Tom Dallessio / Next City / President, CEO + Publisher / 03.20.18

Where is design going?

Design is a way of thinking as well as using creative talents to improve our quality of life. With new technologies available and on the horizon, design will require innate talent as well as a passion for change. While there will always be a place for technicians, I believe people with talent and passion will continue to disrupt the traditional order of the design professions, and only those that apply an interdisciplinary approach will succeed.

How can design education be more relevant?

Design education must move from a pipeline to a platform approach that seeks to build and enhance inner talents while providing the basic and technical skills necessary to be successful in the design professions. Interdisciplinary courses and opportunities through internships, externships and other active mentoring can help design institutions break out of the mold that seems to hamstring the professions and dissuade students from studying design. I also believe that all design students should be required to take policy as well as planning-related courses to help them better understand the practical applications of their ideas. I’ve found that when given the opportunity to engage in critical public discussions, design students produce better products that are grounded in reality and test the limits.

What are the future skillsets designers need to learn now?

Public speaking, audience engagement, presentation and policy analysis.

What should a design school do to prepare students for transdisciplinary work?

Ensure that students have the foundational skills to analyze, write and defend their ideas. Also, provide students with opportunities through studios, internships, lectures and other platforms to better understand how to approach a challenge from multiple viewpoints.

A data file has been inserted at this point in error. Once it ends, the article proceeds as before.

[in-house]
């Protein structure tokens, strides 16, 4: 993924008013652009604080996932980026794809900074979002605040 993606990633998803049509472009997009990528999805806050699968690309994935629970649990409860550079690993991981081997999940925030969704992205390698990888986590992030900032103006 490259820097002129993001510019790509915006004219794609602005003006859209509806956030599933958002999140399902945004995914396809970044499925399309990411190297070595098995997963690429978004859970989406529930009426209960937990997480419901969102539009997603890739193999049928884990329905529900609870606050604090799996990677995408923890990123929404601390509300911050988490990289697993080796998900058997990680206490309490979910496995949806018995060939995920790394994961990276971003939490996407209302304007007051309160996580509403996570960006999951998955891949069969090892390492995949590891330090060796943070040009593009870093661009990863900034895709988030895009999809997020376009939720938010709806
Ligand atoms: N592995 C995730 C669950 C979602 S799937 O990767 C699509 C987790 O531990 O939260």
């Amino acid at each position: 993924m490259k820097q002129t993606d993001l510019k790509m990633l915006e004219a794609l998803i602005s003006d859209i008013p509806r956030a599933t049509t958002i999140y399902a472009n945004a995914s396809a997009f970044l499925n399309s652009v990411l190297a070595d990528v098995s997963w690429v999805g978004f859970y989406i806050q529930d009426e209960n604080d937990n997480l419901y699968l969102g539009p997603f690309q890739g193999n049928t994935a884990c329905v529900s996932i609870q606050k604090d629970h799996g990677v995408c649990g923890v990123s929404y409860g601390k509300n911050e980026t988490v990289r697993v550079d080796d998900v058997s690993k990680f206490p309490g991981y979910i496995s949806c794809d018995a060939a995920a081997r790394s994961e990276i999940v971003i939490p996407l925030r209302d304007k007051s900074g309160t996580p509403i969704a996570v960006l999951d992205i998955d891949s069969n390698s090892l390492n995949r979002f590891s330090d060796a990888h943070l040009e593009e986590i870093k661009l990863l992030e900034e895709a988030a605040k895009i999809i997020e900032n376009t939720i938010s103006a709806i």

What should a design school do to forward equity and inclusion?

Affirmatively engage people in design opportunities. This should start with children at the youngest of ages, and proceed through the formative years in middle and high school. Especially in communities of color and lower income, there needs to be a determined effort to show by example how designers can improve their communities while making a good living. Bringing in faculty and students that look like their audience as well as come from diverse backgrounds can display a positive image as well as enable young people to envision themselves in this most important role. Organize studios and seminars that tackle problems in neighborhoods that often lack representation or a voice. Showcase students and projects that break the mold of the white male-dominated professions. And, monitor and continue to mentor these students to ensure they succeed.

Tom Dallessio

Next City

President, CEO + Publisher

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